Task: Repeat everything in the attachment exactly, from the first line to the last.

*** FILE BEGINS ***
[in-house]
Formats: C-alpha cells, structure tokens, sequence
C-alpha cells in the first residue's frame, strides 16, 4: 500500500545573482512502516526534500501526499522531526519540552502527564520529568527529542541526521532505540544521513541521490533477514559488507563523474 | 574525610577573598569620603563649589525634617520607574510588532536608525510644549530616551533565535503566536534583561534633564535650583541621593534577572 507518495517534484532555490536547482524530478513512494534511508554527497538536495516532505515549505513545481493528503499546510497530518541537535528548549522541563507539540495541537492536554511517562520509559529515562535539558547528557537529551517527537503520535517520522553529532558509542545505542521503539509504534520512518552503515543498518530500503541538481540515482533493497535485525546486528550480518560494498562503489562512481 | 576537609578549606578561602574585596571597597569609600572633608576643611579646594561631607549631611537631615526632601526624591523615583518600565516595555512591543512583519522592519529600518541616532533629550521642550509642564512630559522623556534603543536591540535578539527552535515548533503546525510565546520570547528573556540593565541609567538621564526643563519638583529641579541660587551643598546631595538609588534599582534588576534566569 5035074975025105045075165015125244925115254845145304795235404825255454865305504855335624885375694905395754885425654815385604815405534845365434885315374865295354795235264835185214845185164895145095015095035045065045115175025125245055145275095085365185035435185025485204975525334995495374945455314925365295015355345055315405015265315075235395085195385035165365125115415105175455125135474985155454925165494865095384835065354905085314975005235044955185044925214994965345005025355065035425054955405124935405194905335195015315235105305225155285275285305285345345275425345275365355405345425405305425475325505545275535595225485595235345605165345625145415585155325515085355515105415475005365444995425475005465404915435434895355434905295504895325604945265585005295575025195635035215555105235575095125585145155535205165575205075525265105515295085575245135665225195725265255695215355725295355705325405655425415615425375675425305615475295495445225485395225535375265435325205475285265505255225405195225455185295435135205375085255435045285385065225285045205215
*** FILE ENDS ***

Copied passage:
[in-house]
Formats: C-alpha cells, structure tokens, sequence
C-alpha cells in the first residue's frame, strides 16, 4: 500500500545573482512502516526534500501526499522531526519540552502527564520529568527529542541526521532505540544521513541521490533477514559488507563523474 | 574525610577573598569620603563649589525634617520607574510588532536608525510644549530616551533565535503566536534583561534633564535650583541621593534577572 507518495517534484532555490536547482524530478513512494534511508554527497538536495516532505515549505513545481493528503499546510497530518541537535528548549522541563507539540495541537492536554511517562520509559529515562535539558547528557537529551517527537503520535517520522553529532558509542545505542521503539509504534520512518552503515543498518530500503541538481540515482533493497535485525546486528550480518560494498562503489562512481 | 576537609578549606578561602574585596571597597569609600572633608576643611579646594561631607549631611537631615526632601526624591523615583518600565516595555512591543512583519522592519529600518541616532533629550521642550509642564512630559522623556534603543536591540535578539527552535515548533503546525510565546520570547528573556540593565541609567538621564526643563519638583529641579541660587551643598546631595538609588534599582534588576534566569 5035074975025105045075165015125244925115254845145304795235404825255454865305504855335624885375694905395754885425654815385604815405534845365434885315374865295354795235264835185214845185164895145095015095035045065045115175025125245055145275095085365185035435185025485204975525334995495374945455314925365295015355345055315405015265315075235395085195385035165365125115415105175455125135474985155454925165494865095384835065354905085314975005235044955185044925214994965345005025355065035425054955405124935405194905335195015315235105305225155285275285305285345345275425345275365355405345425405305425475325505545275535595225485595235345605165345625145415585155325515085355515105415475005365444995425475005465404915435434895355434905295504895325604945265585005295575025195635035215555105235575095125585145155535205165575205075525265105515295085575245135665225195725265255695215355725295355705325405655425415615425375675425305615475295495445225485395225535375265435325205475285265505255225405195225455185295435135205375085255435045285385065225285045205215